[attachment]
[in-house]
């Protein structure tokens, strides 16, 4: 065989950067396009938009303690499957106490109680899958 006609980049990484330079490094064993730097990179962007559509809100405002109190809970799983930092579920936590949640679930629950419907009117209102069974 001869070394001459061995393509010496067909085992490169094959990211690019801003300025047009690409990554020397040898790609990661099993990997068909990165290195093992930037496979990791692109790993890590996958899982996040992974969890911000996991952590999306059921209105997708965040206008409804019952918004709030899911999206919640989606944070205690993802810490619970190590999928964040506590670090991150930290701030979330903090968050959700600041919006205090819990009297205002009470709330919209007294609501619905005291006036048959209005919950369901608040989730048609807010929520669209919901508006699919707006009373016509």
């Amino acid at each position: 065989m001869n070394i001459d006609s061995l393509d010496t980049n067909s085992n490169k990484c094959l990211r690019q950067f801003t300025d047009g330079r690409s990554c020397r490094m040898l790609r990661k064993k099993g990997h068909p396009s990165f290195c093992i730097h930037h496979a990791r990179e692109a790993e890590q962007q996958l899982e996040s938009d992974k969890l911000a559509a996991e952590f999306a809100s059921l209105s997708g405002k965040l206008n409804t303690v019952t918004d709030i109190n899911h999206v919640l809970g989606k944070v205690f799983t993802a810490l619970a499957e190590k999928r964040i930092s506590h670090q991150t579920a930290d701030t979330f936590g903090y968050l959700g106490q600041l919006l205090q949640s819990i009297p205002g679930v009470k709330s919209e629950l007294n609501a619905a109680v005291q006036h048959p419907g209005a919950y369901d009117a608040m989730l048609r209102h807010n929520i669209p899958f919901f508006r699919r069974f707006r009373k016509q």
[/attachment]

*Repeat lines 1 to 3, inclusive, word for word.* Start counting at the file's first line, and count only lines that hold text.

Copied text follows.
[in-house]
């Protein structure tokens, strides 16, 4: 065989950067396009938009303690499957106490109680899958 006609980049990484330079490094064993730097990179962007559509809100405002109190809970799983930092579920936590949640679930629950419907009117209102069974 001869070394001459061995393509010496067909085992490169094959990211690019801003300025047009690409990554020397040898790609990661099993990997068909990165290195093992930037496979990791692109790993890590996958899982996040992974969890911000996991952590999306059921209105997708965040206008409804019952918004709030899911999206919640989606944070205690993802810490619970190590999928964040506590670090991150930290701030979330903090968050959700600041919006205090819990009297205002009470709330919209007294609501619905005291006036048959209005919950369901608040989730048609807010929520669209919901508006699919707006009373016509």
């Amino acid at each position: 065989m001869n070394i001459d006609s061995l393509d010496t980049n067909s085992n490169k990484c094959l990211r690019q950067f801003t300025d047009g330079r690409s990554c020397r490094m040898l790609r990661k064993k099993g990997h068909p396009s990165f290195c093992i730097h930037h496979a990791r990179e692109a790993e890590q962007q996958l899982e996040s938009d992974k969890l911000a559509a996991e952590f999306a809100s059921l209105s997708g405002k965040l206008n409804t303690v019952t918004d709030i109190n899911h999206v919640l809970g989606k944070v205690f799983t993802a810490l619970a499957e190590k999928r964040i930092s506590h670090q991150t579920a930290d701030t979330f936590g903090y968050l959700g106490q600041l919006l205090q949640s819990i009297p205002g679930v009470k709330s919209e629950l007294n609501a619905a109680v005291q006036h048959p419907g209005a919950y369901d009117a608040m989730l048609r209102h807010n929520i669209p899958f919901f508006r699919r069974f707006r009373k016509q």